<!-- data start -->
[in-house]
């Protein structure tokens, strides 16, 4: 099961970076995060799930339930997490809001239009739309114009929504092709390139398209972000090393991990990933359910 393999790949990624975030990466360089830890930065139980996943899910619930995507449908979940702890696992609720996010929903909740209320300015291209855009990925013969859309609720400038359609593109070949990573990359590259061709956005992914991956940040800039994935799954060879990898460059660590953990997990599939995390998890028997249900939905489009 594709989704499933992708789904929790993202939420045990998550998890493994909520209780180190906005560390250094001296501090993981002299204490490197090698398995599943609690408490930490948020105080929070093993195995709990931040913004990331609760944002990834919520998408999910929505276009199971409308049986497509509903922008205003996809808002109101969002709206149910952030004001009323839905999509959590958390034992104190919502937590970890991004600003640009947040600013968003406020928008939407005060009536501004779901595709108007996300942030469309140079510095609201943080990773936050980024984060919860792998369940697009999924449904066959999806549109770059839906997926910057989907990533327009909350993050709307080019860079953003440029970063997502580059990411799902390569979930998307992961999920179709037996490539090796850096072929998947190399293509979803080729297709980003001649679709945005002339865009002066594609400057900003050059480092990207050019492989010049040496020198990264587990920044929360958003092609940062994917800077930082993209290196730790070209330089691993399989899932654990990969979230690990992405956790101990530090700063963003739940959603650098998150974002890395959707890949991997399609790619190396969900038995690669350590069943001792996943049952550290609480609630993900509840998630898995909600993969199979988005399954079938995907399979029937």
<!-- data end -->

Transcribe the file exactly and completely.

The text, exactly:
[in-house]
């Protein structure tokens, strides 16, 4: 099961970076995060799930339930997490809001239009739309114009929504092709390139398209972000090393991990990933359910 393999790949990624975030990466360089830890930065139980996943899910619930995507449908979940702890696992609720996010929903909740209320300015291209855009990925013969859309609720400038359609593109070949990573990359590259061709956005992914991956940040800039994935799954060879990898460059660590953990997990599939995390998890028997249900939905489009 594709989704499933992708789904929790993202939420045990998550998890493994909520209780180190906005560390250094001296501090993981002299204490490197090698398995599943609690408490930490948020105080929070093993195995709990931040913004990331609760944002990834919520998408999910929505276009199971409308049986497509509903922008205003996809808002109101969002709206149910952030004001009323839905999509959590958390034992104190919502937590970890991004600003640009947040600013968003406020928008939407005060009536501004779901595709108007996300942030469309140079510095609201943080990773936050980024984060919860792998369940697009999924449904066959999806549109770059839906997926910057989907990533327009909350993050709307080019860079953003440029970063997502580059990411799902390569979930998307992961999920179709037996490539090796850096072929998947190399293509979803080729297709980003001649679709945005002339865009002066594609400057900003050059480092990207050019492989010049040496020198990264587990920044929360958003092609940062994917800077930082993209290196730790070209330089691993399989899932654990990969979230690990992405956790101990530090700063963003739940959603650098998150974002890395959707890949991997399609790619190396969900038995690669350590069943001792996943049952550290609480609630993900509840998630898995909600993969199979988005399954079938995907399979029937």